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Re: landowska

At 06:46 PM 8/2/2000 -0700, Jim Morrison wrote:
Hi Fminor

Someone off list recently wrote to me saying that one of the special things
about Landowska's playing is that there's "never a dull moment" in it.  And
from what I can tell, that's true.  She sure does grap your attention and
say, "Listen to this music that I love.  I can't wait to show it to you."  A
bit like early Gould that way.

Well characterized!

And there is something special about that.
And I'll have to give her and her Pleyel a more charitable hearing.

I didn't know that her huge harpsichord had to be miked very closely because
the volume was so low on the thing.  You think they would have put a knob on
the thing to let her control that feature.

Back when those Pleyels were built, there was evidently a belief that the latest technology was necessarily the best. And Pleyel was primarily a piano manufacturer. So, they took the heavily reinforced frames, thick strings, and heavy tension into their harpsichords. Then they had to use leather plectra, since quill doesn't work well on those strings. The rigidity of the frame and the reinforcement of the soundboard pretty much killed the resonance. The action and keydip were also modeled on the feel of their modern pianos. And Landowska used piano technique (especially, super-legato piano fingerings) as it's the only thing that really works on such a leathered hybrid. She typically played divided recitals and concerts: part on Pleyel, part on modern piano. (See Palmer's book which I mentioned yesterday.)

Those big old Pleyels are *quieter* than 17th/18th century harpsichords and
their reproductions.  They only sound like tanks because of the miking, and
because of Landowska's frequent use of the 16-foot stop to give some
grandeur to the sound.

Here are some especially good references about that surprising quietness,
from the HPSCHD-L archives:


Despite her use of a bizarre instrument and piano technique, her
performances are (in my opinion) grippingly musical.  Really dramatic and
committed.  She was also a good pianist, by the way.

>I will definitely have to check out more of Landowska. I think my
>introduction to her, the Italian Concerto, was not the place to start.
>Extreme use of registration and a bad sounding recording on a harpsichord
>that really clangs when she hits the chords in the concerto.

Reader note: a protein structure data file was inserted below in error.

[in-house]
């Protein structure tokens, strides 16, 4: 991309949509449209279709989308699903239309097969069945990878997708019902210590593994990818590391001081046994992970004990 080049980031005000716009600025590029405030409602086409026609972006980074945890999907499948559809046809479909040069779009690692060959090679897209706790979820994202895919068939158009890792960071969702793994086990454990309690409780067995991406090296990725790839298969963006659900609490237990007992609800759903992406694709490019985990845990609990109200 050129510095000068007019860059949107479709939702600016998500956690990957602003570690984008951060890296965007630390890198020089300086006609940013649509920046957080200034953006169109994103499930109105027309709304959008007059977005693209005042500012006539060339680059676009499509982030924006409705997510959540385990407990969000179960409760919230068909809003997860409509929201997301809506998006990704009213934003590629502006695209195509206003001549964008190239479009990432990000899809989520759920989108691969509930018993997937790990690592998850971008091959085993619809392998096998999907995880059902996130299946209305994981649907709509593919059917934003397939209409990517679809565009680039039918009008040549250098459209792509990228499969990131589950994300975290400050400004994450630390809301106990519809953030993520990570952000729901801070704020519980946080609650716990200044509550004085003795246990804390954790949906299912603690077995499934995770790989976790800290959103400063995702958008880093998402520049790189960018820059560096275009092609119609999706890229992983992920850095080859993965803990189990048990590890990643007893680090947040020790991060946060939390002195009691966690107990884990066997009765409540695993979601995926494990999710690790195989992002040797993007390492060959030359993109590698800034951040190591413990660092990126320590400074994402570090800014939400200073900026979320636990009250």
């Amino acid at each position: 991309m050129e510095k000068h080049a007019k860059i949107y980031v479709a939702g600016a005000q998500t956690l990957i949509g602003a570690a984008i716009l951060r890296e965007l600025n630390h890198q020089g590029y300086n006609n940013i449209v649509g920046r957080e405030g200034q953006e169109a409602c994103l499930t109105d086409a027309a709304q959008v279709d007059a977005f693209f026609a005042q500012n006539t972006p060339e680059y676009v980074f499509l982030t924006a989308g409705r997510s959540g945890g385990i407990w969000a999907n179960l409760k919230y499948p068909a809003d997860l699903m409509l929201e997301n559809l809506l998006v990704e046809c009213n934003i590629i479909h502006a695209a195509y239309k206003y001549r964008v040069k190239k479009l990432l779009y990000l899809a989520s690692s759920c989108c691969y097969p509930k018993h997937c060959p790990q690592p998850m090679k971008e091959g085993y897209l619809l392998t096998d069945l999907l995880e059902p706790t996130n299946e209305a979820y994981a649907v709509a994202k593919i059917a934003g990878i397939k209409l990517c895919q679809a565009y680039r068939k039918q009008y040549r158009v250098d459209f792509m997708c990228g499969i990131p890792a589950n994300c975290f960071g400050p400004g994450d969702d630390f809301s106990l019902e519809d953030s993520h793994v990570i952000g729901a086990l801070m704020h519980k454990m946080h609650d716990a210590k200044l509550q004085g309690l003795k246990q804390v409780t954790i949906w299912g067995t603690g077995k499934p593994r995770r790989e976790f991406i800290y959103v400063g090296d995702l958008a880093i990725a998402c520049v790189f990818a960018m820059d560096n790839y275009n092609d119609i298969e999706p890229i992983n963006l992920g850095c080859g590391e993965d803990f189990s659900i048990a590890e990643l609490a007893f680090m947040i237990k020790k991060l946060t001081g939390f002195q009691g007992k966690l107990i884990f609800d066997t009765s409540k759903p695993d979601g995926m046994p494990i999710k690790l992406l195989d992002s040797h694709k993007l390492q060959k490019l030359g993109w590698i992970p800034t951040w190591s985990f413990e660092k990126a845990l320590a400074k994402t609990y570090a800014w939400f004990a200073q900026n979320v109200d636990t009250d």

>On the other hand, Roselyn Tureck has, to my ears, a wonderful way with the
>IC, esp the slow inner movement.
>But no one that I've heard has Gould's exuberance in the final presto. I
>love the way he plays that movement. It's also on video, in the On The
>Record section of Two Portraits. There's an awkwardness, as Gould says, to
>this movement, that he's somehow about to perform more smoothly than others.
>"I think this is it," Gould says of his recording. "Extremly good." And
>he's right.

Agreed that the 1959 GG is very well done.  Wonderful!  His 1952 CBC
broadcast version is also worth hearing.  The 1981 has good sound but the
interpretation is, uh, unsatisfactory.

And agreed on Tureck's playing of the slow movement (the 1979 one, Sony
Essential Classics).

Andrew Appel played it gorgeously on harpsichord on a 1987 CD (Bridge
9005): a nicely vocal flexibility in the melodic line.  Just the right
balance of nobility and fragility, straightforwardness and freedom...it
really sings!

Some other notably exuberant recordings of the final presto are Kipnis,
Malcolm, and Rousset on various types of harpsichords, and Don Dorsey on
synthesizer (!) on "BachBusters."

Yes, that final presto is awkward.  There are some sudden hand shifts that
can hardly be played at the tempos most people like to take in this
movement.  Plus there are changes of manuals (marked by Bach) at some of
those places.  Tricky stuff, and nearly impossible to play in strict tempo
(not that that's necessarily a high goal).  Pianists of course don't have
the manual changes to deal with, and there are undoubtedly some (though
perhaps not GG) who use pedal to disguise the awkward spots.

Bradley Lehman Dayton VA http://www-personal.umich.edu/~bpl